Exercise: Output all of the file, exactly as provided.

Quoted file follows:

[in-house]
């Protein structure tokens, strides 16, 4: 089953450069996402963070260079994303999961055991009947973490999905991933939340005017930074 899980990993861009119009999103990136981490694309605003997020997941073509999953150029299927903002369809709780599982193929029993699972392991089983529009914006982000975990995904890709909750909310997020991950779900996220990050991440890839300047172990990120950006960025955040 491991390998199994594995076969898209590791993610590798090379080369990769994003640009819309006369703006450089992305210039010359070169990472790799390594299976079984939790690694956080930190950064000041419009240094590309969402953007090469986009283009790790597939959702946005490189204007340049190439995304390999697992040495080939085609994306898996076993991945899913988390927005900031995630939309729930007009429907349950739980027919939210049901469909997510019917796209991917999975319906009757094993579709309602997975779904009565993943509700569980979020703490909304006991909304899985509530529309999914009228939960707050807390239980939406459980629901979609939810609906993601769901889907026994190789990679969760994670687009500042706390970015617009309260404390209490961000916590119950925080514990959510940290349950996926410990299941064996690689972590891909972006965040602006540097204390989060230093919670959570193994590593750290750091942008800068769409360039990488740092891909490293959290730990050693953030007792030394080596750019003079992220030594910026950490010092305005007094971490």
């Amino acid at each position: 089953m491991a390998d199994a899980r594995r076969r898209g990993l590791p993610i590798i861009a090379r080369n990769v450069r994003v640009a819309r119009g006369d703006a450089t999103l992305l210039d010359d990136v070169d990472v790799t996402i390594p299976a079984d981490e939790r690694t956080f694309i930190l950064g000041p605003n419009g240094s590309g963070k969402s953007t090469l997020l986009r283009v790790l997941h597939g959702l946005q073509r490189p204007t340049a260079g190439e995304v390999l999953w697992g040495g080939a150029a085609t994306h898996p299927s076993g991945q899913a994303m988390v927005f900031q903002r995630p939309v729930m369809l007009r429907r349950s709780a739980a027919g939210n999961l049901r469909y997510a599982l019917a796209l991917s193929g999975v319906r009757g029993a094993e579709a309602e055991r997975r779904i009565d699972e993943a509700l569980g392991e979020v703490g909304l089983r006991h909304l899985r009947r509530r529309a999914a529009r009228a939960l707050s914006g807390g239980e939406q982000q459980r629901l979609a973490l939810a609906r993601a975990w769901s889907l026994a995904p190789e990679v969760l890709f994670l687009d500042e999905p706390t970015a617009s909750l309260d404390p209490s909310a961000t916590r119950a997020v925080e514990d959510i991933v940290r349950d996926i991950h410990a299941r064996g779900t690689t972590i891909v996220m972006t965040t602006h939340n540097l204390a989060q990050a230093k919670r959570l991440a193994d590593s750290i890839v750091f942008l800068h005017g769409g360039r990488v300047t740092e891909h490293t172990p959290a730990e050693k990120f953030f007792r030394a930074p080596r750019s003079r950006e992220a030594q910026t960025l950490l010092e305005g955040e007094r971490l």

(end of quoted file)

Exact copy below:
[in-house]
């Protein structure tokens, strides 16, 4: 089953450069996402963070260079994303999961055991009947973490999905991933939340005017930074 899980990993861009119009999103990136981490694309605003997020997941073509999953150029299927903002369809709780599982193929029993699972392991089983529009914006982000975990995904890709909750909310997020991950779900996220990050991440890839300047172990990120950006960025955040 491991390998199994594995076969898209590791993610590798090379080369990769994003640009819309006369703006450089992305210039010359070169990472790799390594299976079984939790690694956080930190950064000041419009240094590309969402953007090469986009283009790790597939959702946005490189204007340049190439995304390999697992040495080939085609994306898996076993991945899913988390927005900031995630939309729930007009429907349950739980027919939210049901469909997510019917796209991917999975319906009757094993579709309602997975779904009565993943509700569980979020703490909304006991909304899985509530529309999914009228939960707050807390239980939406459980629901979609939810609906993601769901889907026994190789990679969760994670687009500042706390970015617009309260404390209490961000916590119950925080514990959510940290349950996926410990299941064996690689972590891909972006965040602006540097204390989060230093919670959570193994590593750290750091942008800068769409360039990488740092891909490293959290730990050693953030007792030394080596750019003079992220030594910026950490010092305005007094971490």
């Amino acid at each position: 089953m491991a390998d199994a899980r594995r076969r898209g990993l590791p993610i590798i861009a090379r080369n990769v450069r994003v640009a819309r119009g006369d703006a450089t999103l992305l210039d010359d990136v070169d990472v790799t996402i390594p299976a079984d981490e939790r690694t956080f694309i930190l950064g000041p605003n419009g240094s590309g963070k969402s953007t090469l997020l986009r283009v790790l997941h597939g959702l946005q073509r490189p204007t340049a260079g190439e995304v390999l999953w697992g040495g080939a150029a085609t994306h898996p299927s076993g991945q899913a994303m988390v927005f900031q903002r995630p939309v729930m369809l007009r429907r349950s709780a739980a027919g939210n999961l049901r469909y997510a599982l019917a796209l991917s193929g999975v319906r009757g029993a094993e579709a309602e055991r997975r779904i009565d699972e993943a509700l569980g392991e979020v703490g909304l089983r006991h909304l899985r009947r509530r529309a999914a529009r009228a939960l707050s914006g807390g239980e939406q982000q459980r629901l979609a973490l939810a609906r993601a975990w769901s889907l026994a995904p190789e990679v969760l890709f994670l687009d500042e999905p706390t970015a617009s909750l309260d404390p209490s909310a961000t916590r119950a997020v925080e514990d959510i991933v940290r349950d996926i991950h410990a299941r064996g779900t690689t972590i891909v996220m972006t965040t602006h939340n540097l204390a989060q990050a230093k919670r959570l991440a193994d590593s750290i890839v750091f942008l800068h005017g769409g360039r990488v300047t740092e891909h490293t172990p959290a730990e050693k990120f953030f007792r030394a930074p080596r750019s003079r950006e992220a030594q910026t960025l950490l010092e305005g955040e007094r971490l």